Could snakes be the answer to Grand Cayman’s challenge with invasive green iguanas?
That was the hypothesis of one of the students who presented a project at this year’s Dr. Bill Hrudey Rotary Science Fair held at Camana Bay’s Arts & Recreation Centre in April. The annual science fair, which is presented by Rotary Central Cayman Islands, featured 84 projects and 125 students from classrooms all across Grand Cayman.
The projects ran the gamut of science topics, with two prominent themes emerging: projects featuring live animals and projects that are uniquely Caymanian. One example was Lucas Tatum’s “Snakes of Grand Cayman.” The project offered both ecological significance, investigating Grand Cayman’s indigenous snake species, and the skillful use of wildlife photography.
For Lucas, snakes are a passion. However, he struggles with the negative attitudes people have of snakes, and his project endeavoured to demonstrate the benefits of snakes to the Cayman Islands’ ecosystem. “Areas of Grand Cayman with healthy snake populations are free of invasive green iguanas,” said Lucas. Snakes, he suggested, offer an “environmentally viable solution” to managing the population of green iguanas.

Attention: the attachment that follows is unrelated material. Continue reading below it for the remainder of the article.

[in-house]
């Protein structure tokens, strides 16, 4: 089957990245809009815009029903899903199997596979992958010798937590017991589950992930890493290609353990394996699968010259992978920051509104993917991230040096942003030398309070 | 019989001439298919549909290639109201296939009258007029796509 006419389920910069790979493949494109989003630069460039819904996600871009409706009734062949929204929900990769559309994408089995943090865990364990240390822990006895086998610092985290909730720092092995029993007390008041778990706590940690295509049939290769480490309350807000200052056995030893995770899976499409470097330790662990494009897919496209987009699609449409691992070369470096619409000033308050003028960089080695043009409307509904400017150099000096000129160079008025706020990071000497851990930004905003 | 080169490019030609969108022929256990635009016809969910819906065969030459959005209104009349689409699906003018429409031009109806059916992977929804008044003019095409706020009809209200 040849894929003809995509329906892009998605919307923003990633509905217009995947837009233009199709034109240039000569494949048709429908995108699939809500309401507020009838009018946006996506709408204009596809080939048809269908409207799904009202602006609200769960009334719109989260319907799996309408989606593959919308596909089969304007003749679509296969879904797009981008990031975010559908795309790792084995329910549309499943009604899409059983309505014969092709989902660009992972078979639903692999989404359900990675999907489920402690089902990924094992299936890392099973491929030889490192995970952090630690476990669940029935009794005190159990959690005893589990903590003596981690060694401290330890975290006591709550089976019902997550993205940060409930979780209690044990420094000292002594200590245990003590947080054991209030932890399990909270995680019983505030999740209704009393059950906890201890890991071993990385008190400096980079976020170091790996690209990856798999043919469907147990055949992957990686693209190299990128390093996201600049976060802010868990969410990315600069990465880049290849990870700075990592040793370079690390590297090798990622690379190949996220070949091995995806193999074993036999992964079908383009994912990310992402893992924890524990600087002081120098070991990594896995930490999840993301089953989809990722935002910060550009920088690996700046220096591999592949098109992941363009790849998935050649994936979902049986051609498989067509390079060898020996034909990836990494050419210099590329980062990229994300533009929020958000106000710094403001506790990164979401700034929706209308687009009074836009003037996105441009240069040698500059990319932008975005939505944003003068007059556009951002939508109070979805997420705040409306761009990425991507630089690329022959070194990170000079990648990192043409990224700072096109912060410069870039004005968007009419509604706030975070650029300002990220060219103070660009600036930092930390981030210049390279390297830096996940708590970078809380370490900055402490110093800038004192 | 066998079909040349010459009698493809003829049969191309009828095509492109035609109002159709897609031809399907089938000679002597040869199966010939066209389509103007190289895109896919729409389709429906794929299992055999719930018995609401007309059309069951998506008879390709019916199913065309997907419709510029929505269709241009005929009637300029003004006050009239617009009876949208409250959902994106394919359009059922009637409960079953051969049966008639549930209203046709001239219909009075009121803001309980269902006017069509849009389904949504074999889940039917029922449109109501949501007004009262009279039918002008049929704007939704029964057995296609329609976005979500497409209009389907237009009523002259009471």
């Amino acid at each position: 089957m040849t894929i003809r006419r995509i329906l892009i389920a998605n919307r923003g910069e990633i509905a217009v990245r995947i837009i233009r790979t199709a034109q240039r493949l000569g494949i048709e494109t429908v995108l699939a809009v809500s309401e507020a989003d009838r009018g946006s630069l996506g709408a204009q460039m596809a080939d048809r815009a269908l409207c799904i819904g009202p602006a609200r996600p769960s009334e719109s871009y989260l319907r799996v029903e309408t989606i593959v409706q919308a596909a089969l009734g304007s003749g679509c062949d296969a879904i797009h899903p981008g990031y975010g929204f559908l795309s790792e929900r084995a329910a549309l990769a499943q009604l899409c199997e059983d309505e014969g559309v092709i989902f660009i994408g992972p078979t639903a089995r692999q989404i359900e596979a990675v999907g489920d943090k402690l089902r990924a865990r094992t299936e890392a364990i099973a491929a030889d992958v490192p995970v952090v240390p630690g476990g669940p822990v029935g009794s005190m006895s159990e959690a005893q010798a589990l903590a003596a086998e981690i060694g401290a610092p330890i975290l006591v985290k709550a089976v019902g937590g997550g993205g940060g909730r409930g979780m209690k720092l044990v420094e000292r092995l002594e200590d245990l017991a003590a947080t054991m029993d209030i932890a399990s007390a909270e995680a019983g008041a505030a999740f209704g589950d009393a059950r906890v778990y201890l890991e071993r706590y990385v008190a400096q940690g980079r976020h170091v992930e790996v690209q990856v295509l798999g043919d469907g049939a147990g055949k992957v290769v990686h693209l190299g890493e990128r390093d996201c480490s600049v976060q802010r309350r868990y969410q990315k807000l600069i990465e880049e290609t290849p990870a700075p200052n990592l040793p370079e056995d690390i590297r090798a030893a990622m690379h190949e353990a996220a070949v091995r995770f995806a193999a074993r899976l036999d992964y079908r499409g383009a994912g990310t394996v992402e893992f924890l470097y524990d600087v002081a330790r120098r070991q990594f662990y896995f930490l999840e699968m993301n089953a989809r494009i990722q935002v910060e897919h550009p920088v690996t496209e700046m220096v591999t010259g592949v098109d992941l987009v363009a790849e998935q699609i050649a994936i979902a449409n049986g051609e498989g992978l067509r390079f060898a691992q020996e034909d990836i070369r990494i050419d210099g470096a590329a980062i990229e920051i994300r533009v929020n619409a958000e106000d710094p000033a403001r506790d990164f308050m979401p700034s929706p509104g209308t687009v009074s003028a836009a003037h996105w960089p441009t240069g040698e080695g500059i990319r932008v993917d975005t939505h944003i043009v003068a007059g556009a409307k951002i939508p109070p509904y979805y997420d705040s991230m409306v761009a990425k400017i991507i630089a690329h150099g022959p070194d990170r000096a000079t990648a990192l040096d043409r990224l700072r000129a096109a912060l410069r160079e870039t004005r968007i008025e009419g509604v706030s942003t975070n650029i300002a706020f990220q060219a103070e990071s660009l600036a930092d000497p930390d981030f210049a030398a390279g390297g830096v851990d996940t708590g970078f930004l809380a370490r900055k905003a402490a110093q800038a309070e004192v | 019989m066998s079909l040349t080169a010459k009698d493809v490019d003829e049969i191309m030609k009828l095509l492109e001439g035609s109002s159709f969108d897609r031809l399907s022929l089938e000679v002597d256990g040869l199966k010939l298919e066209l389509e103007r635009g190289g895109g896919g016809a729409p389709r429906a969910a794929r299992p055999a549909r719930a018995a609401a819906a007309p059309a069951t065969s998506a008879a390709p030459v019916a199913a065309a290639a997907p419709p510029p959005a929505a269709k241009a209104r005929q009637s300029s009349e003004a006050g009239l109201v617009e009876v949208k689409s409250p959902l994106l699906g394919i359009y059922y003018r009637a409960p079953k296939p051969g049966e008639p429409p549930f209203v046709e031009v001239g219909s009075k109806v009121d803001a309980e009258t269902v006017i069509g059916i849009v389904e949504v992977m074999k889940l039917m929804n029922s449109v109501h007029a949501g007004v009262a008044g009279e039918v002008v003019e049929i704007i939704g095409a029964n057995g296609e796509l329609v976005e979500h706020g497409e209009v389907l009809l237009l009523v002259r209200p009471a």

Anna Taylor-Payne is another animal lover who sought to demonstrate the psychological benefits dogs can have on humans with her project “The Effects of Dog Therapy on Anxious Executives Lower Heart Rates and Stress Levels.” Having recently qualified her dog to work as a therapy dog for the local charity Healing Paws, she wanted to scientifically demonstrate the benefits therapy dogs can have on human stress levels.
“I hope that my research can spread awareness of the excellent work of Healing Paws, as well as demonstrate the benefits of dog therapy on human health and well-being,” said Anna. Jonathan Bodden’s curiosity and interest in animals inspired his project “Cross Breeding Chickens.”
Noticing that different breeds of chickens produce varying quantities of eggs, he wondered if he could improve egg production through cross-breeding. The hybrid chicks he hatched have genetic attributes of two breeds known for being highly productive egg layers. By further observing the number of eggs produced by the new hybrid chickens, Jonathan’s goal is to help farmers produce more eggs with fewer chickens.
The diversity of projects on display also marks an achievement for the event organisers. Founded 12 years ago by the late Dr. Bill Hrudey, the Rotary Science Fair has evolved to become the largest youth science competition in the Cayman Islands. Dr. Hrudey was a champion of science education and the annual science fair now bears his name as a tribute to his memory.
Glenda McTaggart, Dart’s education programmes manager, believes that Dr. Hrudey’s impact is immeasurable.
“He created the opportunity to study science,” she said. “He not only inspired students to learn, but he also built telescopes to study astronomy, he founded science conferences and organisations and always with a purpose to sharing his passion with others.”